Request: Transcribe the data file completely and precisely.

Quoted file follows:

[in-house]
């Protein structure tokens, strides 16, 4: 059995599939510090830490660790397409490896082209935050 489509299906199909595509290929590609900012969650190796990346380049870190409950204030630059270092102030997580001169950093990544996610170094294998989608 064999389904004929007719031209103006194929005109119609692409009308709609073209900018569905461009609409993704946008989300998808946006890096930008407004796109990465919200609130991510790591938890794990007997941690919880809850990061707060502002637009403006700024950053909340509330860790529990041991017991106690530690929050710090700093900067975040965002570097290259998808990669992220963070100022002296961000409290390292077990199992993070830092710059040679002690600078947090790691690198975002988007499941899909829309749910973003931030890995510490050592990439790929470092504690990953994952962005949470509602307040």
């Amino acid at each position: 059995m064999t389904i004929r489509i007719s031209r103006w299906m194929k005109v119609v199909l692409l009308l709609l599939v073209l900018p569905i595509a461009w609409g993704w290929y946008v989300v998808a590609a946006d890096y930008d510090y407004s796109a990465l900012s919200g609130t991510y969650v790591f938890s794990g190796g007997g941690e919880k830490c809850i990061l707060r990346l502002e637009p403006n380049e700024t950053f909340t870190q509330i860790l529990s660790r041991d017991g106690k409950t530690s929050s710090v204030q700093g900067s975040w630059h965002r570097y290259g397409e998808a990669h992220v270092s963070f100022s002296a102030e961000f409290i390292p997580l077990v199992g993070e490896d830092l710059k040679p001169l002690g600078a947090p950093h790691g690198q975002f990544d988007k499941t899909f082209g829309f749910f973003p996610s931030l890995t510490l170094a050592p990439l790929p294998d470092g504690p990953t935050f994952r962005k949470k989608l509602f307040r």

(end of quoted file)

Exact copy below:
[in-house]
């Protein structure tokens, strides 16, 4: 059995599939510090830490660790397409490896082209935050 489509299906199909595509290929590609900012969650190796990346380049870190409950204030630059270092102030997580001169950093990544996610170094294998989608 064999389904004929007719031209103006194929005109119609692409009308709609073209900018569905461009609409993704946008989300998808946006890096930008407004796109990465919200609130991510790591938890794990007997941690919880809850990061707060502002637009403006700024950053909340509330860790529990041991017991106690530690929050710090700093900067975040965002570097290259998808990669992220963070100022002296961000409290390292077990199992993070830092710059040679002690600078947090790691690198975002988007499941899909829309749910973003931030890995510490050592990439790929470092504690990953994952962005949470509602307040």
């Amino acid at each position: 059995m064999t389904i004929r489509i007719s031209r103006w299906m194929k005109v119609v199909l692409l009308l709609l599939v073209l900018p569905i595509a461009w609409g993704w290929y946008v989300v998808a590609a946006d890096y930008d510090y407004s796109a990465l900012s919200g609130t991510y969650v790591f938890s794990g190796g007997g941690e919880k830490c809850i990061l707060r990346l502002e637009p403006n380049e700024t950053f909340t870190q509330i860790l529990s660790r041991d017991g106690k409950t530690s929050s710090v204030q700093g900067s975040w630059h965002r570097y290259g397409e998808a990669h992220v270092s963070f100022s002296a102030e961000f409290i390292p997580l077990v199992g993070e490896d830092l710059k040679p001169l002690g600078a947090p950093h790691g690198q975002f990544d988007k499941t899909f082209g829309f749910f973003p996610s931030l890995t510490l170094a050592p990439l790929p294998d470092g504690p990953t935050f994952r962005k949470k989608l509602f307040r």